- File Size: 200605 KB
- Print Length: 180 pages
- Publisher: Valiant (September 17, 2014)
- Publication Date: September 17, 2014
- Sold by: Amazon.com Services LLC
- Language: English
- ASIN: B01FIJ04UI
- Text-to-Speech: Not enabled
- Word Wise: Not Enabled
- Lending: Not Enabled
- Amazon Best Sellers Rank: #855,378 Paid in Kindle Store (See Top 100 Paid in Kindle Store)
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Quantum and Woody Vol. 3: Crooked Pasts, Present Tense (Quantum and Woody (2013- )) Kindle & comiXology
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|Length: 180 pages||Age Level: 13 - 16||Grade Level: 8 - 11|
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Goat #0 welcomes Tom Fowler back into the artist's slot, a much needed gift after the Ming Doyle art from the last arc. The work is clean and clear, complimented well by the colors. Issues #9 and #10 are done by Kano, and once again the results are above adequate and fitting for the book. The downside comes with the last two issues' art by Wilfredo Torres. The style seems more fitting for a weekly strip in your local newspaper and anyone recently off of the previous arc may suffer from slight feelings of PTSD on some of the less well-composed panels. To the artist's credit, the 'comic-within-a-comic' works wonderfully well with his artwork.
The quality of story follows the same pattern. The #0 issue is great, the next two issues filled with great moments, and the end just sort of... existing. Once again, the brothers Henderson find themselves standing on opposite sides of a situation, and this one happens to be a museum heist. At the end of the arc, the boys find themselves face to face with the ERA once more. The books ends with no cathartic finish, but more like a well-hyped comedy movie leaving room for a sequel.
The comedy and pacing are still great throughout most of the book, and the humor... especially when it involves the dichotomy of the main protagonists... is as spot-on as ever. I think that this franchise could work better with a few tweaks, and Valiant seems intent on trying some new things with this crew in the future.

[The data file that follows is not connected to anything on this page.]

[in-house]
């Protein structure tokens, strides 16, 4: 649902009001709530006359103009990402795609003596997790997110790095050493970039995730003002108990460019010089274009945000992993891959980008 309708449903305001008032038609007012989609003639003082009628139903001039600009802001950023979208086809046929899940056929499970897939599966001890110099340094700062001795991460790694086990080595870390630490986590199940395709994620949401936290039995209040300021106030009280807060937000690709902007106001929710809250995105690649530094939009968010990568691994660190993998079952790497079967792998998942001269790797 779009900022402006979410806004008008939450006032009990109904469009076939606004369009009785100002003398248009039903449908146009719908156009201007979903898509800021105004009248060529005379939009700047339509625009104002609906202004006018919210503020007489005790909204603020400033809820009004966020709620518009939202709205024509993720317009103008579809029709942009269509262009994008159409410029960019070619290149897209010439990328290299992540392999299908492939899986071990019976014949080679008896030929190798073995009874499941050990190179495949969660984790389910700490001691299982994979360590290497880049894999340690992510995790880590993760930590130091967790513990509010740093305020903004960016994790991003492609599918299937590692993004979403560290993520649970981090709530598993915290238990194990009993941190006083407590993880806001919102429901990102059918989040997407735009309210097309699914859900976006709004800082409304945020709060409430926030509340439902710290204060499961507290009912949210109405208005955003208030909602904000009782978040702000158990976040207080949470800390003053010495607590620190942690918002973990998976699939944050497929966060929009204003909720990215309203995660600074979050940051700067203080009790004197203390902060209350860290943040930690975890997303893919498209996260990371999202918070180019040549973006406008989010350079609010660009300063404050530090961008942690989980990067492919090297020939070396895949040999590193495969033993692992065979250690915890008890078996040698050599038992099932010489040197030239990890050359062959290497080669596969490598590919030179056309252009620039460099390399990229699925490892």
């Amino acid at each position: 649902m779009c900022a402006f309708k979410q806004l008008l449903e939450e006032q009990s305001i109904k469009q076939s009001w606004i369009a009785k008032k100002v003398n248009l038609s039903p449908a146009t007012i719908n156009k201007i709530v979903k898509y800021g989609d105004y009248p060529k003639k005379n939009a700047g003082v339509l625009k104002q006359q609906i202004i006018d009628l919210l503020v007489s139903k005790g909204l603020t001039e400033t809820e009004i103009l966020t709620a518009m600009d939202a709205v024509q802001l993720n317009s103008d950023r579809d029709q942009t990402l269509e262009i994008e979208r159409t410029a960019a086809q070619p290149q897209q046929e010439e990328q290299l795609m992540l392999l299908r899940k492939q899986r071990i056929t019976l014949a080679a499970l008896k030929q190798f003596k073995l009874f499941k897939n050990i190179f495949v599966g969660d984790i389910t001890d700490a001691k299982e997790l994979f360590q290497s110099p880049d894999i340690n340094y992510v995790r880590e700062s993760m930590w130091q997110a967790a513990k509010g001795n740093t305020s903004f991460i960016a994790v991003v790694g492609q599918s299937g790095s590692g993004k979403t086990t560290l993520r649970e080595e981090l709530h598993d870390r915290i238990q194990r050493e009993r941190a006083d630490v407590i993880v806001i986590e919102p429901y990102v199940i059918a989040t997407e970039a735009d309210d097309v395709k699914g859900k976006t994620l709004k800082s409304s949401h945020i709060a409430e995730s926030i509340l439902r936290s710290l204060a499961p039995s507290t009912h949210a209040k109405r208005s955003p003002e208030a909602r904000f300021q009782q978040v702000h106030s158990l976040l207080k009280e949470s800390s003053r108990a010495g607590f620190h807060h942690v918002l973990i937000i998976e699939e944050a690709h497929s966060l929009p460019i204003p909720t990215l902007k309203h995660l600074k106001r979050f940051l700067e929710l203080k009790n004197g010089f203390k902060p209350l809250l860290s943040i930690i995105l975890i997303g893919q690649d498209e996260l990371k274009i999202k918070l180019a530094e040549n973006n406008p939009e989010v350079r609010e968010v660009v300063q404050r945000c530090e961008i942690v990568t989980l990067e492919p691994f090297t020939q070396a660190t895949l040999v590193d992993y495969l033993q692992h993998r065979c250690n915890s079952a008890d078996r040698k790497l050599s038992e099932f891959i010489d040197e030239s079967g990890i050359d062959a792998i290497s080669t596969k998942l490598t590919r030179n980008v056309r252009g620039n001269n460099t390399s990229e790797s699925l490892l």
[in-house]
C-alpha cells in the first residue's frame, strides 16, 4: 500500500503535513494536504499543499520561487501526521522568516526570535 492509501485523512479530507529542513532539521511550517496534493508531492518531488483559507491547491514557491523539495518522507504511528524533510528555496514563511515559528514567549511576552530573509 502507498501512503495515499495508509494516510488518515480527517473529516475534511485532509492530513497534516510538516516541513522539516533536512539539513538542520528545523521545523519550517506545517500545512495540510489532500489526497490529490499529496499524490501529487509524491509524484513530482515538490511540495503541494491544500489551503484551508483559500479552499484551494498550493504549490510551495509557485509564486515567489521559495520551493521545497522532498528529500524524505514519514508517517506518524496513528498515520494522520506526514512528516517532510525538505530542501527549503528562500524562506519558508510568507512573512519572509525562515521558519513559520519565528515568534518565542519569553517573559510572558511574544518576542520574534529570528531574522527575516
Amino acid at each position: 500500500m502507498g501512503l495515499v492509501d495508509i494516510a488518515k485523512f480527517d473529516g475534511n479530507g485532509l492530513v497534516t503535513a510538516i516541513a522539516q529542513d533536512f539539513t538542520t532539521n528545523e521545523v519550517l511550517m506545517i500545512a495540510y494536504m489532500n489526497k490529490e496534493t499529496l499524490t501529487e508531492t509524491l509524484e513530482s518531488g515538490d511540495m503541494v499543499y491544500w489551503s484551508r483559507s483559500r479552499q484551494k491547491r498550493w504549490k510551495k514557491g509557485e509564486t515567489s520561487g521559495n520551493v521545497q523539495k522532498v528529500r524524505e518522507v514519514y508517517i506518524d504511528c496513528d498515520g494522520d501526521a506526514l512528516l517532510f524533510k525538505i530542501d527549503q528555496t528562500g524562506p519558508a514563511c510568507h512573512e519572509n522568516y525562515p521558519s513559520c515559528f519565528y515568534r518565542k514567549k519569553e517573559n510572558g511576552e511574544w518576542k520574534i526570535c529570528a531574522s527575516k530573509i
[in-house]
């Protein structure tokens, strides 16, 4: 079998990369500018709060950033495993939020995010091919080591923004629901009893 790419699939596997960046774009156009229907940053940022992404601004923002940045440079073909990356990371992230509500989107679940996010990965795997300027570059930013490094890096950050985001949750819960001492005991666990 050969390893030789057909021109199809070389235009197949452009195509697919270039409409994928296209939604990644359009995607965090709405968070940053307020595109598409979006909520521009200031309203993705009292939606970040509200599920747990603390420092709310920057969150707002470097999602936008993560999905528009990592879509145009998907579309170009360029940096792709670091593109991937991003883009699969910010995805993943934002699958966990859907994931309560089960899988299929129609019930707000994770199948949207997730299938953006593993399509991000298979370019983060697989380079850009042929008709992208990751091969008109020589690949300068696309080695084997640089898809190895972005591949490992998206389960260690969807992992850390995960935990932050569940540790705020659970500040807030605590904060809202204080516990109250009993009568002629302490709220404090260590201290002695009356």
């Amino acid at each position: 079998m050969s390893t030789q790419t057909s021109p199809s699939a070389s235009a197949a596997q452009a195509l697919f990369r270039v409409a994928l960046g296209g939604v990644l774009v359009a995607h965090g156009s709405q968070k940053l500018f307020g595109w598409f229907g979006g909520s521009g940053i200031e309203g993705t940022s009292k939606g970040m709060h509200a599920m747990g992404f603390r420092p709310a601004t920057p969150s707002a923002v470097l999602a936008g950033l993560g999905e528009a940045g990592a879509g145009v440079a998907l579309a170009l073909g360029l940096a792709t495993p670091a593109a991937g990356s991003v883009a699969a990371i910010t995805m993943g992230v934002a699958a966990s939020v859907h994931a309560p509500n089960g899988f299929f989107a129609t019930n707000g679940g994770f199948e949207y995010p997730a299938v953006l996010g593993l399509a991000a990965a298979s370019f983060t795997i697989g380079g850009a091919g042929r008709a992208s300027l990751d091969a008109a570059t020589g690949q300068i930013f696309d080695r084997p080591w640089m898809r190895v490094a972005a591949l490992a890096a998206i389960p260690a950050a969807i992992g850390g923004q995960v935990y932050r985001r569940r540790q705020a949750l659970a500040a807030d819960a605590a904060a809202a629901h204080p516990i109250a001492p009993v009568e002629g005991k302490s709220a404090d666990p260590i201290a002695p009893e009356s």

Although not my favorite of the Valiant titles, Q&W has grown on me over the last 12 issues, probably due to a little character growth over time and especially in this volume. While we still get the insane adventures including a museum heist, the bizarre villains of the E.R.A., explosions, and clones, we also get to see Woody try to be responsible for a day, just a day or should I say we get to see Eric try and get Woody to be responsible for a day, but a responsible adult Woody, not sure you could classify him as Woody in that case.
The art is enjoyable and we even get a unique version of a children’s book to explain a bit more of Thomas Edison’s origin.
In this volume, they have also included the Goat #0, the origin for our favorite goat, a heartbreaking love story if you will, one that brings the Goat into the lives of Eric and Woody a lot earlier than we thought and reveals a major surprise for Q&W.
This is the final volume of the ongoing adventures of Quantum and Woody (characteristically, despite that the characters have had a uninterrupted stream of published adventures since.) It involves the story of a museum heist and spotlights some of Woody's past. Perhaps most interestingly to the Valiant fan in me, it contains references to Shadowman, a rare event in this title at anytime. There's also a nice experimental issue done in the style of a child's coloring book. So not much to dislike overall.
Even more so, the plot actually pushes one of the main players to very real growth at the end. Something not easily accomplished in any comic these days, let alone one designed to be a slapstick comedy. And then, as always, there's the Goat.
While Asmus's run on the book can best be described as uneven. This final edition is worth your time, money and effort to check out.
I loved the Goat +0 issue included in this book. Seeing the origin of the goat (and it's secret identity) was some of the best part of this series for me. The main stories dealt with the return of the bad guy group ERA (Edison's Radical Acquisitions) and it was a fun ride to the end. As I've said before, I'm not the biggest Quantum & Woody fan, but I did enjoy the series more than I thought I would and would recommend it to those who like slapstic, buddy comedy humor.